Proprietors of private schools have rejected the plan by the federal government to convert their facilities to isolation centres for COVID-19 patients.
Speaking at the briefing of the presidential task force on COVID-19 on May 28, Osagie Ehanire, minister of health, asked schools and hotels to be prepared in the event of a shortage of bed spaces for patients.
“We need to continue increasing bed capacity to match the probable number of patients so that we do not experience horrific scenes of bed space shortages seen in some European hospitals,” he said
“In event of overflow, we can require hotels and school dormitories to be prepared for level 1 (Quarantine) and level 2 Isolation (of COVID-19 positive with zero or mild symptoms), to free hospital beds to be dedicated to level 3, (moderate to severe cases) and level 4, (high dependency and intensive care unit).”
However, in a statement on Sunday, the private school owners under the aegis of the National Association of Proprietors of Private Schools (NAPPS), rejected the the idea.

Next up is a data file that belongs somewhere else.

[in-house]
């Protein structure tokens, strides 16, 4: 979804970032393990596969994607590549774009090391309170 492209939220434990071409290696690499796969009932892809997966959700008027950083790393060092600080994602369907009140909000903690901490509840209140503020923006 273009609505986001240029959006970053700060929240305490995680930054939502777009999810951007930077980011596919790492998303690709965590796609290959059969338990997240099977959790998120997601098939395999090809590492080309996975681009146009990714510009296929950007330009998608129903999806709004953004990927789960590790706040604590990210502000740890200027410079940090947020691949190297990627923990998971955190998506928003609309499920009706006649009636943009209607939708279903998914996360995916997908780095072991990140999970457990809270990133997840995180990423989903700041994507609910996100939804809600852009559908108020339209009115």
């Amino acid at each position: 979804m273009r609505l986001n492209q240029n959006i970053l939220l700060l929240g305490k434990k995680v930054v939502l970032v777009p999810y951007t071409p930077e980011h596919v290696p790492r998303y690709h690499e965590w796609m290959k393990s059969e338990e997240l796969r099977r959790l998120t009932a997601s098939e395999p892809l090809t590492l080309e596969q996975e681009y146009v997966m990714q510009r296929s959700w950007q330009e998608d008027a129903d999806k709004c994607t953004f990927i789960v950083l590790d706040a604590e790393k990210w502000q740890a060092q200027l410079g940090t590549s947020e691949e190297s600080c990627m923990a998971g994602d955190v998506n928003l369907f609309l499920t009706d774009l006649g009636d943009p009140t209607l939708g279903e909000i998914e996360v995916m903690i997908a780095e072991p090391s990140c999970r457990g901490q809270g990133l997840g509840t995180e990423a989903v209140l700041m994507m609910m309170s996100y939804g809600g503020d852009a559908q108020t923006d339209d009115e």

Yomi Otubela, NAPPS president, said: “I don’t know how many of the western countries whose methods we are copying use schools as isolation centres; I have not seen any.
“We should copy and copy rightly. Schools are meant for children and we should not use them for a purpose that will make them abandon schooling.
“Private school owners reject this idea. In fact, private schools should be considered for reopening because it is easy to maintain physical distancing than in public schools because they are usually crowded.
“Private school owners will not and never allow the use of their facilities for isolation centres.”
He urged the government to consider converting large expanses of land and abandoned facilities as isolation centres.
“There are large expanses of land and moribund hospital facilities that the government can quickly fix and use for isolation centres,” Otubela said. (The Cable)